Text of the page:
Answer: Stay in its own lane.
Rather than a 3-D map, an army of sensors and cameras, and whatever else it is that autonomous vehicles use in order to safely navigate the road ahead, researchers at Wayve outfitted their self-driving vehicle with a “deep convolutional neural network” and one monocular camera. The UK-based company then put the car on an empty road and taught it to lane-follow through “reinforcement learning,” which is basically trial and error.
As seen in the video below, the car starts off veering out of its lane almost immediately and is corrected by a safety driver. During each training episode, the algorithm is rewarded for the distance it travels before the driver corrects its course. After 11 episodes, the car travels the entire length of the road without any driver intervention.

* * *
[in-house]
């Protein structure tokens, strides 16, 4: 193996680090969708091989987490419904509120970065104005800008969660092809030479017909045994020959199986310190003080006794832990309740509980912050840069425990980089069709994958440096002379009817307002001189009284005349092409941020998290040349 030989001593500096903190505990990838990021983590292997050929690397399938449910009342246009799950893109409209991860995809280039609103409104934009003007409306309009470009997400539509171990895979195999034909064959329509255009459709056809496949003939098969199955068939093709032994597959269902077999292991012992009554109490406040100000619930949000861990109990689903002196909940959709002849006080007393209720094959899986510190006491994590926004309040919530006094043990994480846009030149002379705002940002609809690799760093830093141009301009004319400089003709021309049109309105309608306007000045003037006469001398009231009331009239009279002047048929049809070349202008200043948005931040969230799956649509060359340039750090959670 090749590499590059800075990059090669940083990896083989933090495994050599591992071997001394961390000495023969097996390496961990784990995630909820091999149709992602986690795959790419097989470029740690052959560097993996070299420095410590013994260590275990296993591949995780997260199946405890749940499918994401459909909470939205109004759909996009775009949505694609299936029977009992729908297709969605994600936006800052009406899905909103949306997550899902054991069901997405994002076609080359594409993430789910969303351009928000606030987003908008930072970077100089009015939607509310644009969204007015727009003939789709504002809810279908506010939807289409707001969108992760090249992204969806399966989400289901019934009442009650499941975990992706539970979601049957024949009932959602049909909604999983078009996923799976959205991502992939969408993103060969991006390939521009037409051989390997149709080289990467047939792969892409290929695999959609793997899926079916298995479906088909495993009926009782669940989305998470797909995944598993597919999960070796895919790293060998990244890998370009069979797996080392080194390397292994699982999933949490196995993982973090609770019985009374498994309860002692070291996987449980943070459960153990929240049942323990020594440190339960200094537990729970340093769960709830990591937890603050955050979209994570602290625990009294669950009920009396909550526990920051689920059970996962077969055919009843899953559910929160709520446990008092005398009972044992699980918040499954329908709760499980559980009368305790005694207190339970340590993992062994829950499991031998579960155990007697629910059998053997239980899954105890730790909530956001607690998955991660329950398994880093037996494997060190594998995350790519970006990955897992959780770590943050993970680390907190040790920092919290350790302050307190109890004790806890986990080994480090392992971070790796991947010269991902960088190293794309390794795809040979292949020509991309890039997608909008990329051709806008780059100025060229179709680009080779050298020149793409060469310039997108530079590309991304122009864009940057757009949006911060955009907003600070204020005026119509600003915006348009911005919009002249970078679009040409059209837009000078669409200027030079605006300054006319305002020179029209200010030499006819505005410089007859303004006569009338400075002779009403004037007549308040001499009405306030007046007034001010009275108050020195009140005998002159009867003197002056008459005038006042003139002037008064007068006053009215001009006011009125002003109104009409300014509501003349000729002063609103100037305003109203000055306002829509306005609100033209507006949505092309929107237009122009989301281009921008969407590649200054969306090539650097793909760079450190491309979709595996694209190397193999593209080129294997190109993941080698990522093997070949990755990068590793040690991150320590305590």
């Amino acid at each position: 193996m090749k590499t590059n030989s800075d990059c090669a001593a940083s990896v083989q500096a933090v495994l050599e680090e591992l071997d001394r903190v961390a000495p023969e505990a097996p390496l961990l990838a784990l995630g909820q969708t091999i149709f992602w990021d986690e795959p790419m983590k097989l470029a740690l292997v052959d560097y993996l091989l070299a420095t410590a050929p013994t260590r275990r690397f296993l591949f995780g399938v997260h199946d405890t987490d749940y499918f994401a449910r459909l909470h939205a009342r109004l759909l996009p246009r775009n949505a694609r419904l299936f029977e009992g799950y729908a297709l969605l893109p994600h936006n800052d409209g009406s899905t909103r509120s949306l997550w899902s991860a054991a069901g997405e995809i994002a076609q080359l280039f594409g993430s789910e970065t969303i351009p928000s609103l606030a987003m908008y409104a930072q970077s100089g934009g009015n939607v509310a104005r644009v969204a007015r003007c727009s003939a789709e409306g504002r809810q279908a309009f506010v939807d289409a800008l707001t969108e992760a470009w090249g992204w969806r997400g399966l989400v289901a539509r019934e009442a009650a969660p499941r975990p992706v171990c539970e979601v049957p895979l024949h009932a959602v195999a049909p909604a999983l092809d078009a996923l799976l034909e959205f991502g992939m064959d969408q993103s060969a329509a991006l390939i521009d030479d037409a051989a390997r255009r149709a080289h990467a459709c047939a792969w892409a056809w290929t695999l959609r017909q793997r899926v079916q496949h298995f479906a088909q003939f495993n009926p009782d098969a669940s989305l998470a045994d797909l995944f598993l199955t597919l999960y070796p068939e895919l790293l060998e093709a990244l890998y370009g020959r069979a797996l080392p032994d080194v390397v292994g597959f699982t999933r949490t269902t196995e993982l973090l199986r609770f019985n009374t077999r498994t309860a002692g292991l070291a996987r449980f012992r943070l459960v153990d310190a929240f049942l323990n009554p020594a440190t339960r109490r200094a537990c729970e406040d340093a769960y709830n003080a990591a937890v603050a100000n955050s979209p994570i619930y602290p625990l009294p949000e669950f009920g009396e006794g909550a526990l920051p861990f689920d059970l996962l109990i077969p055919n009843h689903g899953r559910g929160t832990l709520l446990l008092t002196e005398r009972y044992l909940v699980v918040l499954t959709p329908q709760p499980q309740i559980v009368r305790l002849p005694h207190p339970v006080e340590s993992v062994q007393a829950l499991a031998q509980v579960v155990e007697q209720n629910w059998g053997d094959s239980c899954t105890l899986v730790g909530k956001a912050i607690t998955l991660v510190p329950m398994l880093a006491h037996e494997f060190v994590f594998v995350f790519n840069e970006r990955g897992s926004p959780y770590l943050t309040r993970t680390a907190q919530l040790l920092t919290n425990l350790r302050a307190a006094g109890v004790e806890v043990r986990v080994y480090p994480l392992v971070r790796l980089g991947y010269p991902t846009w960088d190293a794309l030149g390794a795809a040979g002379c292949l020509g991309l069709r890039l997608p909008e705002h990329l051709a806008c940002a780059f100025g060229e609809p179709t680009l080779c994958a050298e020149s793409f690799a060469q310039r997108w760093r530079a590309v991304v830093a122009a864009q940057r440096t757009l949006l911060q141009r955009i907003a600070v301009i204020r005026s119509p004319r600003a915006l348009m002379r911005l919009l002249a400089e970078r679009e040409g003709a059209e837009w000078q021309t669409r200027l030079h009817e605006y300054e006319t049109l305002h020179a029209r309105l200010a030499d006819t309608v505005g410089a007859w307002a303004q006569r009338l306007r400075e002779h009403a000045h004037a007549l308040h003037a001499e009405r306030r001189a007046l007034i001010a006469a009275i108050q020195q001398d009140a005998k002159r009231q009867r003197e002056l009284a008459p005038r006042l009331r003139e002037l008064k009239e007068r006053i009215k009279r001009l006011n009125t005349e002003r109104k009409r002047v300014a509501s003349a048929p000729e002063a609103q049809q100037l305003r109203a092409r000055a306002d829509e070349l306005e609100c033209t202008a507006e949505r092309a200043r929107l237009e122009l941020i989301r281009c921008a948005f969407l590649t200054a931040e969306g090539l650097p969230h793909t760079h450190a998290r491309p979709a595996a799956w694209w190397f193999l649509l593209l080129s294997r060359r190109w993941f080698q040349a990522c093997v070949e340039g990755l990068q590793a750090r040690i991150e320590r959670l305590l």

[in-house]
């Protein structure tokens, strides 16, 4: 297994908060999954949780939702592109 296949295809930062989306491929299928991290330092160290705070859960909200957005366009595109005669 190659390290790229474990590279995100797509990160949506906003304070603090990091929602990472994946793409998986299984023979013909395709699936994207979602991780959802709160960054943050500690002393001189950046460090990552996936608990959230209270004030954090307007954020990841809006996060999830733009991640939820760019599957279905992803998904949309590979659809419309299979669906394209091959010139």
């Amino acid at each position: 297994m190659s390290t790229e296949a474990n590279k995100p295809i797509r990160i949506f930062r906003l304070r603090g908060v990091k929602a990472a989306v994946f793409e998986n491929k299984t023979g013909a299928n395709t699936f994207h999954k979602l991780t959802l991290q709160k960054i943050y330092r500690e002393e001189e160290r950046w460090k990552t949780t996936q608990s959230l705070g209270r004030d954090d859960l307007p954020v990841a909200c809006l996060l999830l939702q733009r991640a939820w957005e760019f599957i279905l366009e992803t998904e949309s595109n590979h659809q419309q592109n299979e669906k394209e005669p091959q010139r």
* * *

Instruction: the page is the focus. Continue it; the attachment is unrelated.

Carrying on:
This method eliminates the need for “massive models, fancy sensors and endless data,” as the company says, and is the first case of a car driving itself using reinforcement learning. The next step is to add more complex driving scenarios such as roundabouts and intersections.